Why is the sky blue? Why sunsets are orange -red? « Back to Questions List



The light coming from the sun is white. This white light is made up of all colours of the rainbow. Like energy passing through the ocean, light energy travels in waves, too. Some light travels in short, "choppy" waves. Other light travels in long, lazy waves.  Violet and blue light has shorter wavelengths, while red light has a longer wavelength, and the other colors have wavelengths in between.


prism   prism1




All light travels in a straight line unless something gets in the way to—

§  reflect it (like a mirror)

§  bend it (like a prism)

§  or scatter it (like molecules of the gases, water droplets, dust etc   in the atmosphere)


Sunlight reaches Earth's atmosphere and is scattered in all directions by all the gases and particles in the air. Blue light is scattered in all directions by the tiny molecules of air in Earth's atmosphere. Blue is scattered more than other colors because it travels as shorter, smaller waves. These particles scatter violet and blue light much more than red, and so they send rays of violet and blue toward the ground — and our eyes. More violet light actually gets scattered by atmospheric particles than blue light, but our eyes are more sensitive to blue, so the sky appears blue.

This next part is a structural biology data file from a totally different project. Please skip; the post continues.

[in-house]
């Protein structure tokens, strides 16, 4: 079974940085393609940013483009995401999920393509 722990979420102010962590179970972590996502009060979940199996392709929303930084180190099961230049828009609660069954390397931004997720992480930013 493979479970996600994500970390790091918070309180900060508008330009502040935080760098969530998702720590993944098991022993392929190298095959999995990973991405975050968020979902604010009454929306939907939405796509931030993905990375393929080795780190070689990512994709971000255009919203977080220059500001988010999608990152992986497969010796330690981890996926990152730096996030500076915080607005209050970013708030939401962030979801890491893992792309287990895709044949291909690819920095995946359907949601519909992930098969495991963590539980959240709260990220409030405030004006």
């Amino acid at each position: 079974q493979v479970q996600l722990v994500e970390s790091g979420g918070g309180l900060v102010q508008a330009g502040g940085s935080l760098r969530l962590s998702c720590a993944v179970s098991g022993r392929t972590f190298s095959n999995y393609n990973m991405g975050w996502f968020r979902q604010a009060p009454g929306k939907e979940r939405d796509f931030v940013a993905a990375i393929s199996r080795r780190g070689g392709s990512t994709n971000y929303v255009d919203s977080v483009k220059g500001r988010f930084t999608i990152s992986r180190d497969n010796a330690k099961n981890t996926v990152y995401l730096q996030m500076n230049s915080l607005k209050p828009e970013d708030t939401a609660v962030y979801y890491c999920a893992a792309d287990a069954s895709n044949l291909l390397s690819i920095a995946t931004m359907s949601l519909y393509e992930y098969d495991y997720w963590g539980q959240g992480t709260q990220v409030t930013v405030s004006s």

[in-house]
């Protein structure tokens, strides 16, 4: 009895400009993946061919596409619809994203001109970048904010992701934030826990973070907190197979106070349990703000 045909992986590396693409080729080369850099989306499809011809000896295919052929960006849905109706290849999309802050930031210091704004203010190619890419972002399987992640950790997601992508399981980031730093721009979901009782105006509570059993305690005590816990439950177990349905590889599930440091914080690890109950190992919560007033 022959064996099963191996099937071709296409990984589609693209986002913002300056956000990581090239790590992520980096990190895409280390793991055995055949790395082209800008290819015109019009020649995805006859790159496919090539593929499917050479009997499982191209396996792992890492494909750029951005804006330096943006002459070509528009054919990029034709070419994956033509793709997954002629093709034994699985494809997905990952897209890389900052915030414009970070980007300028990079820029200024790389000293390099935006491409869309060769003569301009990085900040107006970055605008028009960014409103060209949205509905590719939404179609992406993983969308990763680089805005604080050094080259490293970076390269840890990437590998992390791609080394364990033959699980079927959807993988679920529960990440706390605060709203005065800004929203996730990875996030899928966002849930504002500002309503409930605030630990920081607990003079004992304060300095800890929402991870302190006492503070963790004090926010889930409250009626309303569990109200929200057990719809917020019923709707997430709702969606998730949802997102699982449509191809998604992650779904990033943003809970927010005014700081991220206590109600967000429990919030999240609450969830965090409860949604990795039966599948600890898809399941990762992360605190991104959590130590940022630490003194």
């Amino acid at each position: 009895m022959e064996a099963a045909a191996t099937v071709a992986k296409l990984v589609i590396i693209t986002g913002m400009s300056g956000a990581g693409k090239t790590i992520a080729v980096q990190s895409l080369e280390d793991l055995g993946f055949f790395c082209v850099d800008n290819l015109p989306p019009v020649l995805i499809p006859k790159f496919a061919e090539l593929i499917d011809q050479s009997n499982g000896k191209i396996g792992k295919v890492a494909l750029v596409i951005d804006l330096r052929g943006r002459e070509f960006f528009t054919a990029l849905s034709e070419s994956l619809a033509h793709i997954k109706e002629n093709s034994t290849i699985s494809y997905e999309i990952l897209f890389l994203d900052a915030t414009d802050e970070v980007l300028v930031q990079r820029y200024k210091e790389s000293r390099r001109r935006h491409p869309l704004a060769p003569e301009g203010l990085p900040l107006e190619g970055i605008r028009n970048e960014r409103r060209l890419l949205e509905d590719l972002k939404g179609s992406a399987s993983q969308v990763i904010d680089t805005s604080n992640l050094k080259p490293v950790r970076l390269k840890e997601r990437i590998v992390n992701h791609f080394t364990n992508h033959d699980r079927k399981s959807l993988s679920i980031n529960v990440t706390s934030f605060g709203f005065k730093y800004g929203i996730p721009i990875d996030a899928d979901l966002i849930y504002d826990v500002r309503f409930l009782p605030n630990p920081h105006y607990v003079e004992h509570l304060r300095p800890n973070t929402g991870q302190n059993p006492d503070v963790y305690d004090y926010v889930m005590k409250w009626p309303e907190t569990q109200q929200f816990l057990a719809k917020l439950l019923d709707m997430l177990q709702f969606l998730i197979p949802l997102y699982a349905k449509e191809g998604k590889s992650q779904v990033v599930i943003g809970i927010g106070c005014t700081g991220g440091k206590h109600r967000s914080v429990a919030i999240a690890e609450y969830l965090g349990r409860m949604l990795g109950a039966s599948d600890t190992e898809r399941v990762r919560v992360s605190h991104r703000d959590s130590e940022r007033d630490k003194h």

Closer to the horizon, the sky fades to a lighter blue or white. The sunlight reaching us from low in the sky has passed through even more air than the sunlight reaching us from overhead. As the sunlight has passed through all this air, the air molecules have scattered and rescattered the blue light many times in many directions. Also, the surface of Earth has reflected and scattered the light. All this scattering mixes the colors together again so we see more white and less blue.



Sunsets are orange-red because in the evening, with the sun low on the horizon, sunlight must pass through more atmosphere to get to your eyes, and only the red light can make it all the way through. The shorter wavelengths have all been scattered toward the ground in the part of Earth where it is still daytime.